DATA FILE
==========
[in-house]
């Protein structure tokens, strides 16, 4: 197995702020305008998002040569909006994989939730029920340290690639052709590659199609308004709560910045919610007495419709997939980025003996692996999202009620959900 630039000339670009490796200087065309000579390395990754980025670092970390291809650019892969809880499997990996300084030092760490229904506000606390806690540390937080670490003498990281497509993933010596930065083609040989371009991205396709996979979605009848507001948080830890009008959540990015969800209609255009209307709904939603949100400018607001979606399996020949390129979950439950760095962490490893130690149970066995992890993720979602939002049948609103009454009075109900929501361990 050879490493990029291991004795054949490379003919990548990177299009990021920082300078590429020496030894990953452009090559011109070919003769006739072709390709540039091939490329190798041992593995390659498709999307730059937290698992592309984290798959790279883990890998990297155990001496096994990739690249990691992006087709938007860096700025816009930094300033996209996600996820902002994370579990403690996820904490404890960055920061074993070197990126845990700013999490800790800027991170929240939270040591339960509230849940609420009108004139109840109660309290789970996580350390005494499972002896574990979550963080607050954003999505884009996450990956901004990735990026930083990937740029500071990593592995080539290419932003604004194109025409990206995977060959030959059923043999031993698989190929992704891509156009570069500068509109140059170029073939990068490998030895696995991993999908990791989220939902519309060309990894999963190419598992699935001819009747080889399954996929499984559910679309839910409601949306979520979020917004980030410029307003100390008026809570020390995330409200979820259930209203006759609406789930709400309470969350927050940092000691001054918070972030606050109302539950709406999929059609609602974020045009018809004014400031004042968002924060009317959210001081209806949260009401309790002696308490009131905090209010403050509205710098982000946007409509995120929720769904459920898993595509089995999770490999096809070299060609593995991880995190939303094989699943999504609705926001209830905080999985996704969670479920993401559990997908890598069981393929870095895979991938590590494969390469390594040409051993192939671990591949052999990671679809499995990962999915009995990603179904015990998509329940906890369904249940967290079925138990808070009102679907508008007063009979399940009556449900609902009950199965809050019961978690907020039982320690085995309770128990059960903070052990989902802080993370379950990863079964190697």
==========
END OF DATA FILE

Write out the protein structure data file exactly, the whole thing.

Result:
[in-house]
């Protein structure tokens, strides 16, 4: 197995702020305008998002040569909006994989939730029920340290690639052709590659199609308004709560910045919610007495419709997939980025003996692996999202009620959900 630039000339670009490796200087065309000579390395990754980025670092970390291809650019892969809880499997990996300084030092760490229904506000606390806690540390937080670490003498990281497509993933010596930065083609040989371009991205396709996979979605009848507001948080830890009008959540990015969800209609255009209307709904939603949100400018607001979606399996020949390129979950439950760095962490490893130690149970066995992890993720979602939002049948609103009454009075109900929501361990 050879490493990029291991004795054949490379003919990548990177299009990021920082300078590429020496030894990953452009090559011109070919003769006739072709390709540039091939490329190798041992593995390659498709999307730059937290698992592309984290798959790279883990890998990297155990001496096994990739690249990691992006087709938007860096700025816009930094300033996209996600996820902002994370579990403690996820904490404890960055920061074993070197990126845990700013999490800790800027991170929240939270040591339960509230849940609420009108004139109840109660309290789970996580350390005494499972002896574990979550963080607050954003999505884009996450990956901004990735990026930083990937740029500071990593592995080539290419932003604004194109025409990206995977060959030959059923043999031993698989190929992704891509156009570069500068509109140059170029073939990068490998030895696995991993999908990791989220939902519309060309990894999963190419598992699935001819009747080889399954996929499984559910679309839910409601949306979520979020917004980030410029307003100390008026809570020390995330409200979820259930209203006759609406789930709400309470969350927050940092000691001054918070972030606050109302539950709406999929059609609602974020045009018809004014400031004042968002924060009317959210001081209806949260009401309790002696308490009131905090209010403050509205710098982000946007409509995120929720769904459920898993595509089995999770490999096809070299060609593995991880995190939303094989699943999504609705926001209830905080999985996704969670479920993401559990997908890598069981393929870095895979991938590590494969390469390594040409051993192939671990591949052999990671679809499995990962999915009995990603179904015990998509329940906890369904249940967290079925138990808070009102679907508008007063009979399940009556449900609902009950199965809050019961978690907020039982320690085995309770128990059960903070052990989902802080993370379950990863079964190697």